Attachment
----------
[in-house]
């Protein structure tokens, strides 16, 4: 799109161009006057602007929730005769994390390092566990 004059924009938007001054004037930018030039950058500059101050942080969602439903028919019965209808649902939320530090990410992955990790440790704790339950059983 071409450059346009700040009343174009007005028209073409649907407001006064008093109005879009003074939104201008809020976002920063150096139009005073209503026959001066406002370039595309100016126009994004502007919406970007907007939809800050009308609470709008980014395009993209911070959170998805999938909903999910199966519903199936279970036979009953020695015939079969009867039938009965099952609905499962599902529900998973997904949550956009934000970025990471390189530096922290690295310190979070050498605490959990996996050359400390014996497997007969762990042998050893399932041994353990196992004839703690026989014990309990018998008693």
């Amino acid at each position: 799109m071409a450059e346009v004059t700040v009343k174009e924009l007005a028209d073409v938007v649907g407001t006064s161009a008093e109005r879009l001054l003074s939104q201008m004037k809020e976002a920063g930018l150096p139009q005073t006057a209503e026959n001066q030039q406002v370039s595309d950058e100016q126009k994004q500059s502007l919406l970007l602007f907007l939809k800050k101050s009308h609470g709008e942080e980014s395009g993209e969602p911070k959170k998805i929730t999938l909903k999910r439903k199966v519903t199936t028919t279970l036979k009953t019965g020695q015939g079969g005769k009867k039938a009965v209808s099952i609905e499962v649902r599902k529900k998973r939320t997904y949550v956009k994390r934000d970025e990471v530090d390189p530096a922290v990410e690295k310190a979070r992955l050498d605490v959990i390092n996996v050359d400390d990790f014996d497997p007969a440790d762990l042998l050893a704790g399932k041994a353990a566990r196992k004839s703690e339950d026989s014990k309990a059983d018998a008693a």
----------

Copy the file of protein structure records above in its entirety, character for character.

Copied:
[in-house]
């Protein structure tokens, strides 16, 4: 799109161009006057602007929730005769994390390092566990 004059924009938007001054004037930018030039950058500059101050942080969602439903028919019965209808649902939320530090990410992955990790440790704790339950059983 071409450059346009700040009343174009007005028209073409649907407001006064008093109005879009003074939104201008809020976002920063150096139009005073209503026959001066406002370039595309100016126009994004502007919406970007907007939809800050009308609470709008980014395009993209911070959170998805999938909903999910199966519903199936279970036979009953020695015939079969009867039938009965099952609905499962599902529900998973997904949550956009934000970025990471390189530096922290690295310190979070050498605490959990996996050359400390014996497997007969762990042998050893399932041994353990196992004839703690026989014990309990018998008693």
């Amino acid at each position: 799109m071409a450059e346009v004059t700040v009343k174009e924009l007005a028209d073409v938007v649907g407001t006064s161009a008093e109005r879009l001054l003074s939104q201008m004037k809020e976002a920063g930018l150096p139009q005073t006057a209503e026959n001066q030039q406002v370039s595309d950058e100016q126009k994004q500059s502007l919406l970007l602007f907007l939809k800050k101050s009308h609470g709008e942080e980014s395009g993209e969602p911070k959170k998805i929730t999938l909903k999910r439903k199966v519903t199936t028919t279970l036979k009953t019965g020695q015939g079969g005769k009867k039938a009965v209808s099952i609905e499962v649902r599902k529900k998973r939320t997904y949550v956009k994390r934000d970025e990471v530090d390189p530096a922290v990410e690295k310190a979070r992955l050498d605490v959990i390092n996996v050359d400390d990790f014996d497997p007969a440790d762990l042998l050893a704790g399932k041994a353990a566990r196992k004839s703690e339950d026989s014990k309990a059983d018998a008693a």